The country’s 100 biggest public defined benefit pension plans experienced a funding increase of $185 billion in the first quarter, thanks mainly to robust investment gains of 7.3% in aggregate, Milliman, a consulting and actuarial firm, reported Monday.
This improvement was the largest quarterly funding increase since Milliman rolled out its public pension funding index in September 2016. It came on the heels of the biggest quarterly decrease of $306 billion in the fourth quarter.
Milliman estimated that first quarter investment returns of the public DB plans ranged from a low of 3.5% to a high of 11.6%. As a result, it reported, their funding status climbed from 67.2% at the end of December to 71% at the end of March.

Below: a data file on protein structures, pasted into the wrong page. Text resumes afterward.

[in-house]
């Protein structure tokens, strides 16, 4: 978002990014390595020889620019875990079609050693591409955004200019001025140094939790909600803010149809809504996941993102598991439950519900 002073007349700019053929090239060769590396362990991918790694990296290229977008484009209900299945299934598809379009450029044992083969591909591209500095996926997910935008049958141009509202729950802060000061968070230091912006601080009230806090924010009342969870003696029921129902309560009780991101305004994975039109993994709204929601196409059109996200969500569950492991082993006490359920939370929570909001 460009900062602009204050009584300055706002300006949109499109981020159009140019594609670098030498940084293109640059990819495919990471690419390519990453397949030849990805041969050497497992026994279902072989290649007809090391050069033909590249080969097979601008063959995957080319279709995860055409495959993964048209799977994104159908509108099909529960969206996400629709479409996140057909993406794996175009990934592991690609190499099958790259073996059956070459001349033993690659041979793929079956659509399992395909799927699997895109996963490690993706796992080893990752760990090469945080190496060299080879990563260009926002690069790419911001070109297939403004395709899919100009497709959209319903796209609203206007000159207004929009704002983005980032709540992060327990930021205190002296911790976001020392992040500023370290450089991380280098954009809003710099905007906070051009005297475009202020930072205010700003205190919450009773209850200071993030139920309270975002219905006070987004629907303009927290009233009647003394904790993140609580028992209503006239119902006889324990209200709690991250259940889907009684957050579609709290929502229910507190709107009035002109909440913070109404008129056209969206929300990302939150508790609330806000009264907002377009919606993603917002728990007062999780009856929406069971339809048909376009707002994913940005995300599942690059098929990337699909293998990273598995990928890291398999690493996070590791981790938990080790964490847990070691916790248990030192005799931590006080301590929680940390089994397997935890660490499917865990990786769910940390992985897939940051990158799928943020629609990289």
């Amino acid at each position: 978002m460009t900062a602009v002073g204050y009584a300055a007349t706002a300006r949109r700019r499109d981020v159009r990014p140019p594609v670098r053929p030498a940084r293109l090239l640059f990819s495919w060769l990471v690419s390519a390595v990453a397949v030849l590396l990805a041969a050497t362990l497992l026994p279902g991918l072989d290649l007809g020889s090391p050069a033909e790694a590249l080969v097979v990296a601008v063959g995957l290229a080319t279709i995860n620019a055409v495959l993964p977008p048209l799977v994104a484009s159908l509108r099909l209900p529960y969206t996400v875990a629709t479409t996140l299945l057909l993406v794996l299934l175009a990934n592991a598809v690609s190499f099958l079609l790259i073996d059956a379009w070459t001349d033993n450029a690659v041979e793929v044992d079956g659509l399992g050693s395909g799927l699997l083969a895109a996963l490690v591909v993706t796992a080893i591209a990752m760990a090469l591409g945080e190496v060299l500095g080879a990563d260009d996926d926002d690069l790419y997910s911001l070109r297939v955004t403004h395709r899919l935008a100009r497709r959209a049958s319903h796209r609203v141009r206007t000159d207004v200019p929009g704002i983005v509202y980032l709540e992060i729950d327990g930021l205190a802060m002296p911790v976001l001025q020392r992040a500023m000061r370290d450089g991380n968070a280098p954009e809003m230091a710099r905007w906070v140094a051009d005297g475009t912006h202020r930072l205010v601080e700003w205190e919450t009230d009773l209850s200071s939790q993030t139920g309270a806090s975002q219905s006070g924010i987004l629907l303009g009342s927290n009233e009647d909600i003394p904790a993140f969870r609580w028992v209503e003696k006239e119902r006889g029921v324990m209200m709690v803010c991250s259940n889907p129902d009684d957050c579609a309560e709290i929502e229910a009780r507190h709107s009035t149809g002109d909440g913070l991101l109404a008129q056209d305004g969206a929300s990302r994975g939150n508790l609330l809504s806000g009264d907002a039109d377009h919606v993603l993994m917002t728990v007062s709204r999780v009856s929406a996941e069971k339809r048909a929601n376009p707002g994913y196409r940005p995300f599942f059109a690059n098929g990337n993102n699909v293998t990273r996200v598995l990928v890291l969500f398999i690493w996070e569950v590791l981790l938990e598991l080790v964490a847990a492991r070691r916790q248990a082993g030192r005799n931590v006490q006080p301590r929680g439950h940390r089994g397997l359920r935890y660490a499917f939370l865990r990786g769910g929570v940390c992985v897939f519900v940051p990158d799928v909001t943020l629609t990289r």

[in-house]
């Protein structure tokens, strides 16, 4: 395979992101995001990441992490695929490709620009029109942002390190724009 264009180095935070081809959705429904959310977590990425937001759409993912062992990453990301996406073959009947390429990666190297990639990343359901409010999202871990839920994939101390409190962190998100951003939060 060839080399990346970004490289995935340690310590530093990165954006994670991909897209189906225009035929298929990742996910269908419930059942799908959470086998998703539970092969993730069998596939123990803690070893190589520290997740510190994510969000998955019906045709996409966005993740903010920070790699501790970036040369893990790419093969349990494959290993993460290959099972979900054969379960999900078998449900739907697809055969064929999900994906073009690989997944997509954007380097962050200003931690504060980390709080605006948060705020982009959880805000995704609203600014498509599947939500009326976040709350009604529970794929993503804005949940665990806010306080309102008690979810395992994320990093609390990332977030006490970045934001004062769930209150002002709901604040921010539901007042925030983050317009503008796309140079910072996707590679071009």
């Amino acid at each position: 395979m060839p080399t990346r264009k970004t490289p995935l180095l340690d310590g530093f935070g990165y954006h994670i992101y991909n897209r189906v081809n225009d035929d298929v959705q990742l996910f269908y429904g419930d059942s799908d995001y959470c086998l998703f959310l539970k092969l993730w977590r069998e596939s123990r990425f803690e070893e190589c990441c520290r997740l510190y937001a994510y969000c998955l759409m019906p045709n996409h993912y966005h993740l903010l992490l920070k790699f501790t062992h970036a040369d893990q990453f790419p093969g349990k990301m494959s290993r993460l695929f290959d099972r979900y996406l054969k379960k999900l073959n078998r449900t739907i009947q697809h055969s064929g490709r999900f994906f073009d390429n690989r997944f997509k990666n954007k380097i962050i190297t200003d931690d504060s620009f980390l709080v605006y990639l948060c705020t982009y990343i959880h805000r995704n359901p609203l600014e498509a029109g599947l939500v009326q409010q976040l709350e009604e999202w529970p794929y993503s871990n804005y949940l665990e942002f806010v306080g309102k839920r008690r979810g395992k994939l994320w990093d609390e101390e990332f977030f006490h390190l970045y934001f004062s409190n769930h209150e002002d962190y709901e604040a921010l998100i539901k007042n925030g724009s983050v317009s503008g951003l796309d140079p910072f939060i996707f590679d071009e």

In a statement, the index’s author Rebecca Sielman said that even with the market fluctuations of the past six months, it was important to remember that the pensions have time horizons measured in decades.
“Plan sponsors should take this volatility as a reminder to review their asset smoothing policies, to ensure the short-term market fluctuations don’t translate into short-term contribution volatility,” Sielman said.
At the end of March, the PPFI deficit stood at $1.508 trillion, compared with $1.693 trillion at the end of December. Milliman reported that total pension liability continued to grow, to an estimated $5.205 trillion at the end of the first quarter, up from $5.164 trillion at the end of previous quarter.
Fourteen PPFI plans had funded ratios above 90% in the first quarter, six more than in the previous three-month period.
At the lower end, 28 plans had funded ratios below 60%, with nine plans stuck below 40% funded.
Fifty-eight plans, one less than in the fourth quarter, were funded between 60% and 90%.